Finals week is almost over. Congratulations to the graduating seniors! PRestige will be taking a short hiatus, but we will return in the future.
The Fair Media Council (FMC) is a not-for-profit media watch organization that encourages quality local news. Thirty years ago, a group of concerned business and community leaders created FMC to educate local consumers on how to decipher important news. Jaci Clement is the Executive Director of this organization and has a notable background in journalism and media, which is why she is such a strong advocate for quality local news coverage.
The Fair Media Council hosts various events to educate organizations on how to be a part of the news ecology. Connection Day is an event the FMC hosts where communicators and leaders are invited for a day of networking and education. The event features workshops and panel discussions regarding news media, social media, story-pitching, presentation skills, crisis management tips, ways to establish media relations, how to create video messages, and more. It is also a great way for local businesses to meet with local media professionals and/or pitch stories.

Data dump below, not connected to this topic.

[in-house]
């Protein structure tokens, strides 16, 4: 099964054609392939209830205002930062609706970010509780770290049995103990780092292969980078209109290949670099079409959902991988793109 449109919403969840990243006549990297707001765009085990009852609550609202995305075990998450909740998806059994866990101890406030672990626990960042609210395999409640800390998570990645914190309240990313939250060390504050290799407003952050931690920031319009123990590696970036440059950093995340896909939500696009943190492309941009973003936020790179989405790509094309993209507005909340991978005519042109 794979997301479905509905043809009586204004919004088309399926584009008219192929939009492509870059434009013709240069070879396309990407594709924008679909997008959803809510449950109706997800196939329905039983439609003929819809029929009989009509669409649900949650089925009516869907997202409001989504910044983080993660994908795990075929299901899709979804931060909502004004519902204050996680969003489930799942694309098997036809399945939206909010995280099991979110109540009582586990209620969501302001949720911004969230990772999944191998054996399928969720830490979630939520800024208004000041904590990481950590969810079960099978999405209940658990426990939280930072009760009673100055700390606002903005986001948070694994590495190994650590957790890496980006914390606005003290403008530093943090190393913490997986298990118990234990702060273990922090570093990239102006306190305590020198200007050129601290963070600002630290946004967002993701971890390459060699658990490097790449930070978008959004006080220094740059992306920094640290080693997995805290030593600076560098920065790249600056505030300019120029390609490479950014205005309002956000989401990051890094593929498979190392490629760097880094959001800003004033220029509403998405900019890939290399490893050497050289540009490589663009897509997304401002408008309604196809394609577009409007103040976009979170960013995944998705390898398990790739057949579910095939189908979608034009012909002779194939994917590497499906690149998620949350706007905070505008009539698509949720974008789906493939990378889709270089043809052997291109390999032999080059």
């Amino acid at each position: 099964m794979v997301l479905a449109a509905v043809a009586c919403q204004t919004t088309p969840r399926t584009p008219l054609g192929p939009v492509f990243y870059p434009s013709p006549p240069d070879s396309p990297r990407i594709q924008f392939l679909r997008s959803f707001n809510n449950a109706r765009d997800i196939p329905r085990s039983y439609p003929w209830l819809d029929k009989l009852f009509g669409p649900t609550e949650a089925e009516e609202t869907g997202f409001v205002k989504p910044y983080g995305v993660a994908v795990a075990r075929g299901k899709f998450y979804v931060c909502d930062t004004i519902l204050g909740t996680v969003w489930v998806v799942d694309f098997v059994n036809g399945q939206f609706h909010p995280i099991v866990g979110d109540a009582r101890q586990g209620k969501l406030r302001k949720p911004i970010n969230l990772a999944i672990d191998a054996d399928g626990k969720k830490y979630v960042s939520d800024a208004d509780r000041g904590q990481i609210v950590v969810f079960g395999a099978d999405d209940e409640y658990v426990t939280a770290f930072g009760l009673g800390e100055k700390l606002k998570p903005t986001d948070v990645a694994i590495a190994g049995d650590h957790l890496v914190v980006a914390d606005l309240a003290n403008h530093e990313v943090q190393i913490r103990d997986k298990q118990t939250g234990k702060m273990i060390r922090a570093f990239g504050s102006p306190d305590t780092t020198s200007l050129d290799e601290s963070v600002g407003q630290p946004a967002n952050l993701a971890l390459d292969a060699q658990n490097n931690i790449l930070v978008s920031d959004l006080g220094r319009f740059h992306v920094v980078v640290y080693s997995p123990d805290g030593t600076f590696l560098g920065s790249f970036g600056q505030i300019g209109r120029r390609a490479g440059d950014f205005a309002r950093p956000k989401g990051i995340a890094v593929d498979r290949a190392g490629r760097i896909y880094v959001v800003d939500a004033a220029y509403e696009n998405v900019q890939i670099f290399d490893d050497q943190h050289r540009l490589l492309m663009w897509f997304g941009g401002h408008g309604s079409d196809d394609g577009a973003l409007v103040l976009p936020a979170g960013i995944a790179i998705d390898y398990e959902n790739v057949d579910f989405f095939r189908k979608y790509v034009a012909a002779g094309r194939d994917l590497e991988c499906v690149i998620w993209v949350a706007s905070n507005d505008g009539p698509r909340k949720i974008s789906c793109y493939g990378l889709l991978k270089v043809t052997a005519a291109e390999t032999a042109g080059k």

On October 27, 2011, myself along with two other students attended the Fair Media Council’s Connection day at Crest Hollow Country Club in Woodbury, NY, as research assistants for Hofstra’s very own, Professor Jeff Morosoff. As students of his, Professor Morosoff offered a unique opportunity to Lauren Katz, Christopher Scheben, and myself. We were asked to help him with his research project pertaining to how not-for-profit organizations do PR. We went to Connection Day to help Professor Morosoff hand out surveys to not-for-profit communicators in order to achieve his objective.
I met professional communicators from various different fields and organizations, including both for and not-for-profits. What I thought was going to be “just another thing to put on my resume,” turned out to be the experience of a lifetime, and one I will never forget. There were representatives from FOX5, CW, CBS, ABC, Newsday, and other local news stations along with colleges such as St. Josephs and of course Hofstra. This was my first experience networking and I was very intimidated at first, but gained comfort as I realized how approachable the professionals in the room were.
In between handing out surveys, Professor Morosoff encouraged us to sit in on some of the panel discussions and workshops. Chris and myself sat in on a very interested panel discussion called, Social Media for Small Business. I enjoyed listening and learning from the panel members, but my favorite part of the day was getting to network with the people that I will hopefully one day work with.